Time for the doors.  These will have glass fronts with little "muntin bar" dividers to make them look like individual panes of glass.  The glass will add a little weight, so I reinforced the corners with biscuits.  Then you need that crazy contraption to keep the door square while the glue dries.

While waiting for the doors to dry, I threw in the drawer slides.  These have that cool soft-close feature so the drawers can never slam shut.
March 23, 2016
Speaking of drawers, I made those up tonight.  There are three drawers on the right side of the case plus one shallow one for the turntable.  Those little notches you see in the drawer sides are for the sub-dividers so CD's and DVD's will all have a home and be held secure.
March 26, 2016
The Meyer's wanted muntin bars in the glass doors, I think primarily to torment me.  Small parts and large power tools don't always mix.  The bars interlock and nest into the backs of the door stiles and rails.  The glass will then go in and hold the bars from moving around.
I made some mounts for the turntable drawer.  Who has a turntable anymore?  I guess at least Kevin and I.  This assembly will be completely removable so if Kevin's needs to change, he can quickly remove a few screws and be back in business with room for a different component.

The drawer fronts went on along with some fancy pulls.
March 26, 2016
The Meyer's wanted muntin bars in the glass doors, I think primarily to torment me.  Small parts and large power tools don't always mix.  The bars interlock and nest into the backs of the door stiles and rails.  The glass will then go in and hold the bars from moving around.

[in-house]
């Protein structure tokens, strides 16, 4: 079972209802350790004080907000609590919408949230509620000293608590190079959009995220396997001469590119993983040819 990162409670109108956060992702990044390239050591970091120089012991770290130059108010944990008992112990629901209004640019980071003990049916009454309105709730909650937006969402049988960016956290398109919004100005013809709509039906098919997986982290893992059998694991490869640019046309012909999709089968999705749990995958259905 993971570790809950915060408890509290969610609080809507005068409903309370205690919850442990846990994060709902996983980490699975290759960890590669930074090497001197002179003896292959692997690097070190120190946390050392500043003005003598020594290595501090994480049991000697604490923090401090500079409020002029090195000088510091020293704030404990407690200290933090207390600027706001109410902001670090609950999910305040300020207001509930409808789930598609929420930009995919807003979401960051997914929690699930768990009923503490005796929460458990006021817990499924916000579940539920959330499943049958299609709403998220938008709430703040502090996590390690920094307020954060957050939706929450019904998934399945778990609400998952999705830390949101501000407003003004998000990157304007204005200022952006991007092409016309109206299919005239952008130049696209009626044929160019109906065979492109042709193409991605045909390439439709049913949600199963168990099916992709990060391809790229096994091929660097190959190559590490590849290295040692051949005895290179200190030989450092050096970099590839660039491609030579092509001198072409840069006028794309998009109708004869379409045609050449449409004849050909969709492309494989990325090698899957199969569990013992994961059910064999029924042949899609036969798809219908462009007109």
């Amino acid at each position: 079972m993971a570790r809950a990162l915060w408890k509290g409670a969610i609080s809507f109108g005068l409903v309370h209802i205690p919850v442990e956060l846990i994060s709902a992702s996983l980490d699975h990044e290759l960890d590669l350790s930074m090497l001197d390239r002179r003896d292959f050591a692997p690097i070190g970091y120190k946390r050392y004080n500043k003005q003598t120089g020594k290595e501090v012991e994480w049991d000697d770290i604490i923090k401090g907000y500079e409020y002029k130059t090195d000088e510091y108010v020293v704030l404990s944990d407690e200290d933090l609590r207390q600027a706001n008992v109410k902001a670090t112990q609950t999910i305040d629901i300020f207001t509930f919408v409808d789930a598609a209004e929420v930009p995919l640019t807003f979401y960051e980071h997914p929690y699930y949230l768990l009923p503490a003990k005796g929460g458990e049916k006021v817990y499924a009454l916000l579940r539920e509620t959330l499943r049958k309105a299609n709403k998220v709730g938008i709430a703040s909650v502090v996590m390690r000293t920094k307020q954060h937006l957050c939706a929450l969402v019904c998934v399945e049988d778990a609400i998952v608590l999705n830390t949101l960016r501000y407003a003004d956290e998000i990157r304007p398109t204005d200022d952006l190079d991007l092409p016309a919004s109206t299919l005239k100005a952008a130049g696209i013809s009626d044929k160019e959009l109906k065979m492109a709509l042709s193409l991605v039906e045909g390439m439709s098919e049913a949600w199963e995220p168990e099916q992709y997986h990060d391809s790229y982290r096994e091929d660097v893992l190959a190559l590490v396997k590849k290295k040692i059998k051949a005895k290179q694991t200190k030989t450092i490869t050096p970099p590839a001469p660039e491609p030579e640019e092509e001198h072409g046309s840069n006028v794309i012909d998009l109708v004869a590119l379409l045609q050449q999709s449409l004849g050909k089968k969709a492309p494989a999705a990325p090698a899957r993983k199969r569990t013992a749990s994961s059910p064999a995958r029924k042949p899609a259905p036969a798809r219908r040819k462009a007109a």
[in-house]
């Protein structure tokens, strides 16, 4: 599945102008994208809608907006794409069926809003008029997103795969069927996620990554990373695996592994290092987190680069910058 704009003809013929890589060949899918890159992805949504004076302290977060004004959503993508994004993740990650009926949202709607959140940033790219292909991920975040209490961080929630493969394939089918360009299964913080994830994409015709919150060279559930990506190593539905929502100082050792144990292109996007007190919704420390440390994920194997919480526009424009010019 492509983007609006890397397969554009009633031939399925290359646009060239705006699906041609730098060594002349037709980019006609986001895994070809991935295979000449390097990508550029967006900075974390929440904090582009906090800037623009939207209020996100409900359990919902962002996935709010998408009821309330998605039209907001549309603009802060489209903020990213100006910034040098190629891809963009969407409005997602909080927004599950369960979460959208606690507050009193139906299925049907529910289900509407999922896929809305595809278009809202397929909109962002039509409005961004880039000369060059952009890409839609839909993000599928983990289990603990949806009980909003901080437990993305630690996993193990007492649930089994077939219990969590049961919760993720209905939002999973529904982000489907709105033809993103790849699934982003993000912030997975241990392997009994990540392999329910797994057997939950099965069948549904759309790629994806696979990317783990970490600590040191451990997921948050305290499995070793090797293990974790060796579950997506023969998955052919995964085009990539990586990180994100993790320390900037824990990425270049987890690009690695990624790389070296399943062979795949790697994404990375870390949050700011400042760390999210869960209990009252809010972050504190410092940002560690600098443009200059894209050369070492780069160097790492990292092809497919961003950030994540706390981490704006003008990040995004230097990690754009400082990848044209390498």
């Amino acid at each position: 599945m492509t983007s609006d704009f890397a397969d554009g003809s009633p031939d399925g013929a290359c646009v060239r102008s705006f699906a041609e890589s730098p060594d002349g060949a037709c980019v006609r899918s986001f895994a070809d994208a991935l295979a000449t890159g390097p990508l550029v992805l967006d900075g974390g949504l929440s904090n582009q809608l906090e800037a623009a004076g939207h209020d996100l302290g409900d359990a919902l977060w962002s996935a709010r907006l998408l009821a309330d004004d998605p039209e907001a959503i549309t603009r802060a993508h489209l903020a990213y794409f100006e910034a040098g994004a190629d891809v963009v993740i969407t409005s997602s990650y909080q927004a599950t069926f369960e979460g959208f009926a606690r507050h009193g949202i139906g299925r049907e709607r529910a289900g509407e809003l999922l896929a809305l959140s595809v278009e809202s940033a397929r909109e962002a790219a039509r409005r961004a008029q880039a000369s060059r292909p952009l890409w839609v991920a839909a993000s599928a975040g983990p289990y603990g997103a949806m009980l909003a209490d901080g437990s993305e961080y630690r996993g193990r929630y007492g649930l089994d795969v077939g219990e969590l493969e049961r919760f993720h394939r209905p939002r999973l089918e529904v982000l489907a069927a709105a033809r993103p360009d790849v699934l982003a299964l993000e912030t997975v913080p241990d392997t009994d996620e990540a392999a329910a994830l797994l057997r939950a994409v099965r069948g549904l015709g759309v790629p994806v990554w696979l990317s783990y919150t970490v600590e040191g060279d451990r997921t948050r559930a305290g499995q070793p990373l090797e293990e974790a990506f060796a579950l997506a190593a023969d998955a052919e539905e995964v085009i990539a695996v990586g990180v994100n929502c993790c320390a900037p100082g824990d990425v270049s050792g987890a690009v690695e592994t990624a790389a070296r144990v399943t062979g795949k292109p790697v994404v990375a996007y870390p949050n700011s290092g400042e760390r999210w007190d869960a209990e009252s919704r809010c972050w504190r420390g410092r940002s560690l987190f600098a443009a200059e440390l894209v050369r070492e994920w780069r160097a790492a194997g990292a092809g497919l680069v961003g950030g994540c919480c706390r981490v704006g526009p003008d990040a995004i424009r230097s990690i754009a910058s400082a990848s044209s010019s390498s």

April 13, 2016
Baby got back!  A good entertainment center has to have some venting to keep its cool.  There's a couple larger rectangular holes, and a few smaller round ones.  If needed, the round holes are sized perfectly to fit CPU fans.  Connect them to the receiver's power supply and they'll turn on along with the stereo.  Brilliant!
April 16, 2016
Time for the dress rehearsal.  I have to be sure everything is prepped and fits properly.  Trying to fix something after the finish is on could be problematic.  You don't want to scratch that new finish.  So the countertops are on and the TV stage fits perfectly.

Then you take everything apart to apply the finish.  You don't realize how much surface area this is until you have to wipe stain on all 3 acres of it.  We're in the home stretch now!
May 21, 2016
Finally, Delivery Day!  Let's see if we got everything on the wish list.  It fits the wall perfectly.  It's stained to match the existing decor.  The interior fits the intended components (with room to grow) and there's a curved-front stage for the TV.  The top is high gloss, plastic laminate for years of use.  The doors have subdivided glass fronts.
A pull-out turntable shelf was added for some vintage tunes.  The drawers were subdivided for DVD's one way and CD's the other way.  Soft close doors and drawers mean no slamming.  I even helped Kevin & Chris get all the electronics hooked up and running.
I sign every piece I make.  I will never make anything that I'm not proud enough to put my name on.  You will not find this quality at the furniture store - period.  When I make you a custom piece, you get exactly what you want with every feature you can dream, and I build it to last forever.  That's why I have no problem giving a LIFETIME warranty on all my work.  Let's see the furniture store offer you that.